The newly-released film Heaven’s Rage is a story of self-discovery: of soul lost and found, and the truth behind everyday appearances. Based on my memoir of the same name, the film explores ‘Burning questions, hidden feelings and pressures to conform’.
It was made by:
Mark Crane, Creative Director (ex Labyrinth and Judge Dredd).
In the third part of her lyrical essay exploring creativity, Michelle Payette-Daoust examines the personal stories we tell, using pieces appearing over the last three years on this site to illustrate her ideas.
‘Reading through the posts on this blog, I’m reminded that there are as many stories as there are human beings. And then some.
In the second part of her lyrical essay exploring creativity, Michelle Payette-Daoust writes about ‘otherness’ and ‘opening the door to suffering’, using as illustrations, blogs published over the last three years on this site. As in the first part, Michelle also looks at my creative role as link-man and commissioning editor.
Sue’s introduction: Once We Sang Like Other Menis a new short story collection by award-winning Irish poet, playwright and novelist John MacKenna. I found it compelling, bleakly beautiful, sometimes disturbing and often deeply moving. The blurb says:
‘These wide-ranging stories follow the disparate disciples of the Captain – a mysterious, powerful and magnetic figure whose violent and chaotic death at the hands of the army radically alters their lives in myriad ways. From rural North American farms and dive bars to the suburbs of Ireland and the sands of Palestine, we witness their struggles to find a place, a peace, in a world that is fractured and incomplete.’ Continue reading JOHN MACKENNA INTERVIEW – THE THINGS UNSPOKEN→
I invited Canadian blogger, bi-linguist and teacher Michelle Payette-Daoust to write about creativity. Michelle responded with a three-part lyrical essay, exploring several of the creative pieces published on this site since it began. Michelle also ‘looked between the lines’, examining my orchestrating role as interviewer, blogmaster and MC.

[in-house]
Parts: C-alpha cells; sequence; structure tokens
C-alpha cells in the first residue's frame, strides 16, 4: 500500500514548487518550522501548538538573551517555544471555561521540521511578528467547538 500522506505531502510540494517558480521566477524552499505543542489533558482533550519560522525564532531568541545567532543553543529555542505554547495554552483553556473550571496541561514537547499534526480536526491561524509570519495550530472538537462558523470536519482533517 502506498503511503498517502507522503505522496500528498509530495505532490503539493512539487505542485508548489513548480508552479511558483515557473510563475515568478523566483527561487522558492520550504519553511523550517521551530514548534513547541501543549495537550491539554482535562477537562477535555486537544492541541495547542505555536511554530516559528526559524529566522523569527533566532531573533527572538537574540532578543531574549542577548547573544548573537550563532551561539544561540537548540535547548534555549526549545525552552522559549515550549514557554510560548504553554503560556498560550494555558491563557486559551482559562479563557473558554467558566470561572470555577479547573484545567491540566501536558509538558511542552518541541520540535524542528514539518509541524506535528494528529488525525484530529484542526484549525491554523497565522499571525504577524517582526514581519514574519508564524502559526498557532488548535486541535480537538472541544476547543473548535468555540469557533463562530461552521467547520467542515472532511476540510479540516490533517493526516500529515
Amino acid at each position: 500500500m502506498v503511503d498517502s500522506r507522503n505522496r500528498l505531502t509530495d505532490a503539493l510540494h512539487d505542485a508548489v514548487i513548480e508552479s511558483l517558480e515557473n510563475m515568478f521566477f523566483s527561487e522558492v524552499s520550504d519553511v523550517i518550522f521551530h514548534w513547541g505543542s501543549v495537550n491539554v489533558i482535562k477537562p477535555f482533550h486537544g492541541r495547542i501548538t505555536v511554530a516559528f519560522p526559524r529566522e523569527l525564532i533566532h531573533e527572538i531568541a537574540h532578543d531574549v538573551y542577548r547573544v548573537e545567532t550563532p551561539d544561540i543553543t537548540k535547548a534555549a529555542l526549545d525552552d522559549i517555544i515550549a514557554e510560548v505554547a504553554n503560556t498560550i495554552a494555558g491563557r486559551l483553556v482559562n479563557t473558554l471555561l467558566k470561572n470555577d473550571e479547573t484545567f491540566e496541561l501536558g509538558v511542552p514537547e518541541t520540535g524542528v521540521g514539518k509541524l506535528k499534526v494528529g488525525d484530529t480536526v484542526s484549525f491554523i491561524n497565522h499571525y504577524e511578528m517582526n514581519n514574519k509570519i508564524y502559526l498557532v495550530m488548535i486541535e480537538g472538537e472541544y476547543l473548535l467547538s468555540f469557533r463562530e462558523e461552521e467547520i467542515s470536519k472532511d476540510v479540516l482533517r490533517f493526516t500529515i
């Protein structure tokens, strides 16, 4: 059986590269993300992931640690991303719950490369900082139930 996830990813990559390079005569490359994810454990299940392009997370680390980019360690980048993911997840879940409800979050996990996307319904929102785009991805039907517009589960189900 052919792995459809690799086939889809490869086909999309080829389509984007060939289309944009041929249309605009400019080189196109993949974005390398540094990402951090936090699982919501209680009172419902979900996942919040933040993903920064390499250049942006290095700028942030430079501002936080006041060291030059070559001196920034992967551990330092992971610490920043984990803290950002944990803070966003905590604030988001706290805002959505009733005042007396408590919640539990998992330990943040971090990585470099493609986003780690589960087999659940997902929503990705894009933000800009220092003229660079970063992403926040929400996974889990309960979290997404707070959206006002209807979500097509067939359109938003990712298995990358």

I was born and still live in a suburb of Montréal (Québec) and have only travelled to England twice for short stays. Unlike Leslie Tate, the author of this blog, I’m not connected to a broader artistic community, and I’ve never been published, except in local newspapers. My vision of the world has been profoundly shaped by my simultaneous bilingualism which—in a Canadian province where debates about language, identity and politics are ongoing and always fraught—has allowed me to move effortlessly between the English and French speaking worlds here and to understand and feel invested in the view from both sides. Because my bicultural identity is more fluid and flexible than most Québécois, my province’s intermittent lapses into nationalist identity politics cause me sharp pain and anxiety. Continue reading MICHELLE PAYETTE-DAOUST ON CREATIVITY – Part 1: WHERE THE WORLD EXPANDS→
I interviewed grassroots musicians Kim and Martin Olyett about their passion for traditional folk – a type of music Kim defined as: “About people and what they did.” After naming Julian Mount as the source of her definition, Kim Olyett added, “I believe it is possible to write new folk songs about people nowadays and these songs will become a testament to our lives in the future. I don’t see this music as historical but rather organic, something that grows with each generation.”
I began the interview by asking joint questions to both Kim and Martin.